- Finally, get yourself some lifting shoes to give yourself a solid base, and then get in the gym and squat!
Squat Anatomy: Q&A
What anatomical movement is a squat?
A squat is performed by flexion of the hip and knee, and dorsiflexion of the ankle joints, down to a squat depth (preferably below parallel) and then extending the joints back to a standing position.
What are the three primary muscles used in the squat?
The three muscles primarily responsible for a squat are the quadriceps, hamstrings, and the glutes.
What is the function of a squat?
There are many uses of a squat. As an exercise, squats can help burn fat and build muscle, along with developing explosive strength. Read this article on the benefits of squats to learn more about all the different ways squats can benefit you.
- Lahti J, Hegyi A, Vigotsky AD, Ahtiainen JP. Effects of barbell back squat stance width on sagittal and frontal hip and knee kinetics. Scand J Med Sci Sports. 2019 Jan;29(1):44-54. doi: 10.1111/sms.13305. Epub 2018 Oct 11. PMID: 30230052.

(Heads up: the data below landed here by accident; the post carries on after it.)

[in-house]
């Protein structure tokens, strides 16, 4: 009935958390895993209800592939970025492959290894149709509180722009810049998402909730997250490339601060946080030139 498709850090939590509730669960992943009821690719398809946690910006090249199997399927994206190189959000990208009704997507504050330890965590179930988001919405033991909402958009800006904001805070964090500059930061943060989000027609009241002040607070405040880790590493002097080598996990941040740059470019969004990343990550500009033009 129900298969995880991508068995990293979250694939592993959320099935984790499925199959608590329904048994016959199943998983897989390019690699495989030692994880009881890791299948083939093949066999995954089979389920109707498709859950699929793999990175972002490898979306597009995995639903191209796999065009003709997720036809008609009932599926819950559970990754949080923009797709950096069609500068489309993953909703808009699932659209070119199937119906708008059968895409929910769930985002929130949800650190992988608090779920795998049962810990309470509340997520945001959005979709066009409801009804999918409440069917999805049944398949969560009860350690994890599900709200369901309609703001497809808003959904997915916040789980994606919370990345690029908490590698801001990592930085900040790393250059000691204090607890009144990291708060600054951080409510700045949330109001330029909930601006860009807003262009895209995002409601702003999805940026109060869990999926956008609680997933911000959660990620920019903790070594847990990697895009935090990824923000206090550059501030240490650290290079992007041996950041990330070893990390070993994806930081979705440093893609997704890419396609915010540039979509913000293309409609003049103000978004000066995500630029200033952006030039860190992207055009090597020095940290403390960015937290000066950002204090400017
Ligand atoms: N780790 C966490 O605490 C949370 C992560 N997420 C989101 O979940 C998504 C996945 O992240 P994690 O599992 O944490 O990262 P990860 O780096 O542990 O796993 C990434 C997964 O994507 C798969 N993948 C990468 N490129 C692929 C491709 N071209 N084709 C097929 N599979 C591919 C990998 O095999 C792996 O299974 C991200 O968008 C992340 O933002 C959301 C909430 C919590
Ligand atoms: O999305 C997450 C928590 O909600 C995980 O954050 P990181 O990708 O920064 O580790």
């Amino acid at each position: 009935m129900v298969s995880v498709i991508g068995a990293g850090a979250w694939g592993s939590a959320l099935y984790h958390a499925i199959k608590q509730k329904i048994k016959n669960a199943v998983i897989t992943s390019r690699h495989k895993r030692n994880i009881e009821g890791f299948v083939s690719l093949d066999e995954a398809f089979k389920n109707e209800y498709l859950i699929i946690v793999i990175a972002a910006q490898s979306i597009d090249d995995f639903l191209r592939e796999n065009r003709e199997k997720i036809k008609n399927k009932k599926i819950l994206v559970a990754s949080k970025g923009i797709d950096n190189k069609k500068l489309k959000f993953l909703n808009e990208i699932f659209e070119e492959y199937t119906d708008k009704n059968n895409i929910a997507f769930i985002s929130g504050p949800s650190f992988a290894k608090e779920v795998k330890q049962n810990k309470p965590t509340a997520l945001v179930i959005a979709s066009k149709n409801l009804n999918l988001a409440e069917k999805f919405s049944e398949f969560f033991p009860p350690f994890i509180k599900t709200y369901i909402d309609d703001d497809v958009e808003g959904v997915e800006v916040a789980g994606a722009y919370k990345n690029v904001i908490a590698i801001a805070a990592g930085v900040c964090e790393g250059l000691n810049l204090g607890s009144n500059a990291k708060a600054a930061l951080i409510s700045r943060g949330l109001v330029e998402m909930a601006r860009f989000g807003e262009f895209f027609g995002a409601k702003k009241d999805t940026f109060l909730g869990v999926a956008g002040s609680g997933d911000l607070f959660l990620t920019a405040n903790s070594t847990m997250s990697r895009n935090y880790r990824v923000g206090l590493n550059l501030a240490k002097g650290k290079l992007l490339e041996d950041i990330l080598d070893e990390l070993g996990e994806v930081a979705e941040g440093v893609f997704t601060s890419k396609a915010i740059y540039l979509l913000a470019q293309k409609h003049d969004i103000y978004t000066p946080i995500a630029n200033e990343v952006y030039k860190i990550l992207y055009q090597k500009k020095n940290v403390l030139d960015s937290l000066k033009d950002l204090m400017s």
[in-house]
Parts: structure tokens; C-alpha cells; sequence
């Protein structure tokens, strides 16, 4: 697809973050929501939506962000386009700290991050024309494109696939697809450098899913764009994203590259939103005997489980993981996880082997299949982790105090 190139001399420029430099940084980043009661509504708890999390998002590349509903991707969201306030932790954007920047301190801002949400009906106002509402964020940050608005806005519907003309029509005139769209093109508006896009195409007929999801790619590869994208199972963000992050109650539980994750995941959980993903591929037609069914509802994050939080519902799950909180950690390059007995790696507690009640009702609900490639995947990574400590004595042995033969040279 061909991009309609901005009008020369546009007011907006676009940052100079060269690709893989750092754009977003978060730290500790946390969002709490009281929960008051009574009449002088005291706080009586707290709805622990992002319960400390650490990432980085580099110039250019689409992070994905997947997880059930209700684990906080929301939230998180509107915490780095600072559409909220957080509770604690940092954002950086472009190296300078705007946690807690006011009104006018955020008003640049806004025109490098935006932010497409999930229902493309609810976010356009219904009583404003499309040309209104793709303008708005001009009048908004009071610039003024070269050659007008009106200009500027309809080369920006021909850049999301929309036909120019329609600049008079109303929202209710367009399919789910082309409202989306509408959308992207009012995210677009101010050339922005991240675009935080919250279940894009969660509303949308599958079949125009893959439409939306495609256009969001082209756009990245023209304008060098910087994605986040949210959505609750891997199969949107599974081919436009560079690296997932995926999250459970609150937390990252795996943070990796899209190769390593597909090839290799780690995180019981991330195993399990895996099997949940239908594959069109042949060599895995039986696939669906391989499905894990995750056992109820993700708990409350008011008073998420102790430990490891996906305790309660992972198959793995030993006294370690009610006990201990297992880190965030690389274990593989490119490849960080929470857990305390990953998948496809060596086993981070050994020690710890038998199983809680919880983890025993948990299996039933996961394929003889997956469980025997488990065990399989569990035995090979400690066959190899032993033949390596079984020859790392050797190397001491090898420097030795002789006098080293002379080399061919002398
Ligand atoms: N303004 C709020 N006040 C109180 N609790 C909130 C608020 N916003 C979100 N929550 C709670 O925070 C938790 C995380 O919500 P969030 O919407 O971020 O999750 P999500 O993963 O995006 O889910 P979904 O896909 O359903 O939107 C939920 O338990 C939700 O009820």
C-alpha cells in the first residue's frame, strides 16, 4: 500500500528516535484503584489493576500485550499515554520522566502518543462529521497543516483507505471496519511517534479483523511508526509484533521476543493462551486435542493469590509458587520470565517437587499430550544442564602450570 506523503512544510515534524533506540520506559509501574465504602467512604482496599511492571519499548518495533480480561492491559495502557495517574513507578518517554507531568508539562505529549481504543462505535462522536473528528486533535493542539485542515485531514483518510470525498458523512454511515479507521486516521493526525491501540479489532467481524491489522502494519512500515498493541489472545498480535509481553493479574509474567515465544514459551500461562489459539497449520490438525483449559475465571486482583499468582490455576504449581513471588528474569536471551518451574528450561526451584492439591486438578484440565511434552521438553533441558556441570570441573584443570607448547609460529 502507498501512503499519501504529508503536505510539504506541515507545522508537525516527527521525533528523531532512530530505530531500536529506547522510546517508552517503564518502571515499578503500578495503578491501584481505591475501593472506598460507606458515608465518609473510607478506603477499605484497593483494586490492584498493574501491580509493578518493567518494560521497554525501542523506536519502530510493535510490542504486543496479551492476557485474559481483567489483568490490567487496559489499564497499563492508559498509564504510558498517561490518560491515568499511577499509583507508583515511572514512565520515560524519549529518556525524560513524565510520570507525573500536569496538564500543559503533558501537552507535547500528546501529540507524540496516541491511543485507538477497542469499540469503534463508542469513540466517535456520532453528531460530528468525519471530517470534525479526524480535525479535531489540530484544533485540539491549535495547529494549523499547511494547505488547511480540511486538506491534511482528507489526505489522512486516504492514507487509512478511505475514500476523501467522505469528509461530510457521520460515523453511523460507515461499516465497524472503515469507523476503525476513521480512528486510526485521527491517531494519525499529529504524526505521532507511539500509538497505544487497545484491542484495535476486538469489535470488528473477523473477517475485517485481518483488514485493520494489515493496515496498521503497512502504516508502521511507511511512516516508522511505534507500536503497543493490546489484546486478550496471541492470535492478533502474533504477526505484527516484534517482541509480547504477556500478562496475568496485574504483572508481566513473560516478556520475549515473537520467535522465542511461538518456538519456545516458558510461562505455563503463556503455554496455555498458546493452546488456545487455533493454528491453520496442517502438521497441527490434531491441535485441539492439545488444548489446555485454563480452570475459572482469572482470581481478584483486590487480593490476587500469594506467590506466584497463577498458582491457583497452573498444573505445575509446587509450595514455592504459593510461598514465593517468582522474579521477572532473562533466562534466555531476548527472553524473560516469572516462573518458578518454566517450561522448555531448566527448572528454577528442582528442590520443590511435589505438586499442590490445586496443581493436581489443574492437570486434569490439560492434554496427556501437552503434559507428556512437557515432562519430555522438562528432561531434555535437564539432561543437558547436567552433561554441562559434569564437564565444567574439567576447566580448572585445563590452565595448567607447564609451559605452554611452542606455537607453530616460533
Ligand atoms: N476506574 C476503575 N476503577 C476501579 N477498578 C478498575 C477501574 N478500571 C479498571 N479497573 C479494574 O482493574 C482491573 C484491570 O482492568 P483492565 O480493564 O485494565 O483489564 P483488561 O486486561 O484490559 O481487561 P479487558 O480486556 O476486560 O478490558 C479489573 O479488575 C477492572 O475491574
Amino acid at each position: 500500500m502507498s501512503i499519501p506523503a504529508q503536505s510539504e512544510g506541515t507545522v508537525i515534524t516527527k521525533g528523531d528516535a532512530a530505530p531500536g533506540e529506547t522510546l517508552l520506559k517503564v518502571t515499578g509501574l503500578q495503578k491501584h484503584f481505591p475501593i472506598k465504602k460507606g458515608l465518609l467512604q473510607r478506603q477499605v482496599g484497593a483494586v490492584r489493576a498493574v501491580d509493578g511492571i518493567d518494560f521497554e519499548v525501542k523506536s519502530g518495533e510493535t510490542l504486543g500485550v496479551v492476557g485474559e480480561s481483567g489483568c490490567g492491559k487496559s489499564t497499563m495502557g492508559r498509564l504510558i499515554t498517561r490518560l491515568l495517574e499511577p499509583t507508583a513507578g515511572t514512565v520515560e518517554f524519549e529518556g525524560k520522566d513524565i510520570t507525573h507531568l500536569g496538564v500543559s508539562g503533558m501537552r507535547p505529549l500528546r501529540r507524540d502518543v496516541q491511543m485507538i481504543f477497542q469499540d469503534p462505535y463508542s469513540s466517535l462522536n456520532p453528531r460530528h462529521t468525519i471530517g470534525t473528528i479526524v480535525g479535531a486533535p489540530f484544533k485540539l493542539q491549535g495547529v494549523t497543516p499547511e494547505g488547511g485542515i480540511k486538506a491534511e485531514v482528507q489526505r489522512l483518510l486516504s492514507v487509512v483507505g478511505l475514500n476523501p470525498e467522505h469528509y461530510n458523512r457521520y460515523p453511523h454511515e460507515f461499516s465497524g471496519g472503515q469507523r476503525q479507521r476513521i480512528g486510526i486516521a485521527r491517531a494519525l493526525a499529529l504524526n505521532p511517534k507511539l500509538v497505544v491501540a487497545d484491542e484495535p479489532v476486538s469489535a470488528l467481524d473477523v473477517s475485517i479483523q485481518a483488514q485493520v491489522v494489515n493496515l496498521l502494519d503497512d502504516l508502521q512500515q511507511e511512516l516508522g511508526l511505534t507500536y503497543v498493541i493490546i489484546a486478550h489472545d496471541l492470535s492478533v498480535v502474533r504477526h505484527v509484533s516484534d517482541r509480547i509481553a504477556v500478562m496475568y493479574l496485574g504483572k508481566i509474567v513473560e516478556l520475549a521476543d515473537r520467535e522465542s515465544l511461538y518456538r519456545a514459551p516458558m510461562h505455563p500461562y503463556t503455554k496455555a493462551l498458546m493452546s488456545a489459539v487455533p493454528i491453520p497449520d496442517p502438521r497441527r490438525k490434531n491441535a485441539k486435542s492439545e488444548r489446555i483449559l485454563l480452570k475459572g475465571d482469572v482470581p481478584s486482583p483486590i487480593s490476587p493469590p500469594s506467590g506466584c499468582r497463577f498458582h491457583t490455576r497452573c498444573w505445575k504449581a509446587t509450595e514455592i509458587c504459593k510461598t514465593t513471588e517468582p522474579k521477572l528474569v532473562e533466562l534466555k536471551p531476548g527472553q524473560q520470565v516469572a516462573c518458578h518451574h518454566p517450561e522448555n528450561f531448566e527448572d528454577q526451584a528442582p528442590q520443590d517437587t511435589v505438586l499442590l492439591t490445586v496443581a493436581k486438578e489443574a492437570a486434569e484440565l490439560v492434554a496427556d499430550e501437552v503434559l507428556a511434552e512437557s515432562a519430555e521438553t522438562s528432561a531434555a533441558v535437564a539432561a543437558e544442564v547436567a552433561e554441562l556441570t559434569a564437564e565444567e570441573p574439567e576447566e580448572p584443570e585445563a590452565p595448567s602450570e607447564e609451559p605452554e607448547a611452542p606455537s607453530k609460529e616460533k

- Kim S, Miller M, Tallarico A, Helder S, Liu Y, Lee S. Relationships between physical characteristics and biomechanics of lower extremity during the squat. J Exerc Sci Fit. 2021 Oct;19(4):269-277. doi: 10.1016/j.jesf.2021.09.002. Epub 2021 Oct 4. PMID: 34712337; PMCID: PMC8512761.
- Demers E, Pendenza J, Radevich V, Preuss R. The Effect of Stance Width and Anthropometrics on Joint Range of Motion in the Lower Extremities during a Back Squat. Int J Exerc Sci. 2018 Jun 1;11(1):764-775. PMID: 29997725; PMCID: PMC6033510.